There's Bill Parcells, winner of two NFL titles as a coach and master of the franchise turnaround. Jonathan Ogden, one of the premier offensive tackles of his time and owner of a Super Bowl ring. Larry Allen, to whom the same accolades can be applied, and a 1995 champion.
Warren Sapp, an outstanding defensive tackle with a personality as big as any football stadium and a 2002 champ.
Dave Robinson, a major cog in Green Bay's championship machine under Vince Lombardi, winning the first two Super Bowls. Curley Culp, one of the original pass-rushing demons at defensive tackle who got his ring with the 1969 Chiefs.
Indeed, only wide receiver Cris Carter, merely No. 4 in career receptions and TD catches, is the only member of this year's class who never won a title.
Quite a group for the Hall's 50th anniversary celebration, which began Friday with a record 120 hall members expected to attend the ceremonies.
"I can't think of a better group of people to go into the Hall of Fame with," said Ogden, the Baltimore Ravens' first-ever draft choice and the first team member elected to the hall.
"It feels great. When I was playing, I was just out there working. I couldn't help the fact that I was the Ravens' first pick. It just kind of happened, and in my mind, all I wanted to do was go out there and help the guys win. So I don't look at it in that perspective. When I do step outside of myself and look at it, it's like, 'Wow, that guy, he had it pretty good.'"
Ogden, Allen and Sapp have the distinction of making the hall in their first year of eligibility. It's all the more impressive considering all three were linemen.
Allen became the anchor of the Cowboys' blocking unit for a dozen seasons, then finished his career with two years in San Francisco. He made six All-Pro teams and 11 Pro Bowls, playing guard and tackle.
Cowboys executive vice president Stephen Jones believes "Larry would have been a Hall of Famer at guard or tackle, and either side. He was special like that."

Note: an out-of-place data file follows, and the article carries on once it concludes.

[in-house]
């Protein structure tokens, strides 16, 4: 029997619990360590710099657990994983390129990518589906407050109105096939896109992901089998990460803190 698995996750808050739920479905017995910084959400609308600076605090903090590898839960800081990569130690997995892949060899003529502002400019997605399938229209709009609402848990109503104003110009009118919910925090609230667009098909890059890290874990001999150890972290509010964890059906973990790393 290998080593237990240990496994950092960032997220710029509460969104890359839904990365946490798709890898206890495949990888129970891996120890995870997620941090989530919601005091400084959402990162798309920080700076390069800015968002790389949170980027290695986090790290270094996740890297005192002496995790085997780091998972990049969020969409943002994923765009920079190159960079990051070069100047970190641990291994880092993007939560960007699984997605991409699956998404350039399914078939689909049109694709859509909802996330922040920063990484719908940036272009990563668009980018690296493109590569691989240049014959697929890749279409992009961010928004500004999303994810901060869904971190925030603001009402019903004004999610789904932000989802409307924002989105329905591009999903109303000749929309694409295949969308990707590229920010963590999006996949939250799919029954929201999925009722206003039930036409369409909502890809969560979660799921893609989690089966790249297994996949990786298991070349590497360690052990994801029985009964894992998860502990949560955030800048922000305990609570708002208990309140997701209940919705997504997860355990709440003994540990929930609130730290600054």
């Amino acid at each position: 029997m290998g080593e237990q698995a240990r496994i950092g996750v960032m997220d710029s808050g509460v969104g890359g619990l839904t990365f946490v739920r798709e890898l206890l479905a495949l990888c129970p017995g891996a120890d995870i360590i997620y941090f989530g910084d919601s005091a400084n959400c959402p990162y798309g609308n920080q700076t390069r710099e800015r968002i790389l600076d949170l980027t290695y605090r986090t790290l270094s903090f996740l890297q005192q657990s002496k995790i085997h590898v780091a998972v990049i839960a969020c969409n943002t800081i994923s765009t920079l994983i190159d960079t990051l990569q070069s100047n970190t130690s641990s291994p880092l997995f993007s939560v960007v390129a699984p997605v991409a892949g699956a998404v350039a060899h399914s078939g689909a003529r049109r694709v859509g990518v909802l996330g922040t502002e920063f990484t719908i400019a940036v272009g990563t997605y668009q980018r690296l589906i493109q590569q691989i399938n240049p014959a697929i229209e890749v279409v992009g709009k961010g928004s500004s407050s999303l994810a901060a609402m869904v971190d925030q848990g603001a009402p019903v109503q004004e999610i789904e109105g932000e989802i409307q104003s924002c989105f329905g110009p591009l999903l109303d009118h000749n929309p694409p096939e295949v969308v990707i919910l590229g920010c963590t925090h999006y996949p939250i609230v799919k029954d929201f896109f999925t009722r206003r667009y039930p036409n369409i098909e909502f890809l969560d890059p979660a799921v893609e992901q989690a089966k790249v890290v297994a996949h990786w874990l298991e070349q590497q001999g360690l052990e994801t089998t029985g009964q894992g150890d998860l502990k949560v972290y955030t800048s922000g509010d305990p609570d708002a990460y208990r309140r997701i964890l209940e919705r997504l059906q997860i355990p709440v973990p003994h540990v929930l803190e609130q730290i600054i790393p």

Allen also was one of the strongest players the NFL has seen.
Sapp, whose induction speech might be the most anticipated because he's liable to say anything, was a cornerstone of Tampa Bay's powerful defense that was the key to winning the Buccaneers' only title after decades of futility.
"We took a place where they said careers came to die to a place that's become a destination," Sapp said, noting the Tampa 2 scheme is now played by defenses everywhere.
Parcells also was heavily involved in making popular and successful a specific alignment. The 3-4 defense came to life under Parcells with the New York Giants, and he led them to the 1986 and 1990 championships.
Parcells says it was his duty to provide a prosperous environment.
"You as an individual coach have a responsibility to try to give those players who put themselves at risk and in harm's way a chance to achieve success, and that goes for universities and professional teams, as well," Parcells said." I know I preached that to every organization and to every coaching staff I ever had. These guys deserve a chance to win, and we have to give it to them."
He did it in New England and with the Jets and Cowboys after leaving the Giants.
Robinson and Culp were voted in as senior members. Considering their pedigrees, it's stunning it took so long for them to make it; Robinson retired in 1974, Culp in 1981.
"That bust means an awful lot," Robinson said. "That bust will last forever."
Even though Carter can't flash a sporty Super Bowl ring, he can show off those mitts that clutched so many balls, perhaps the best set of hands any receiver has had. Highlights of his sideline catches remain a learning tool for wideouts today.
"Every minute that I stepped on that field from the time that I warmed up, I was trying to put on a show for those people," said Carter, who played 12 of his 16 seasons with Minnesota. "So they would be proud. I come from some humble beginnings, and I just believed that when people pay their money, hard-earned money, that they deserve a certain level of performance."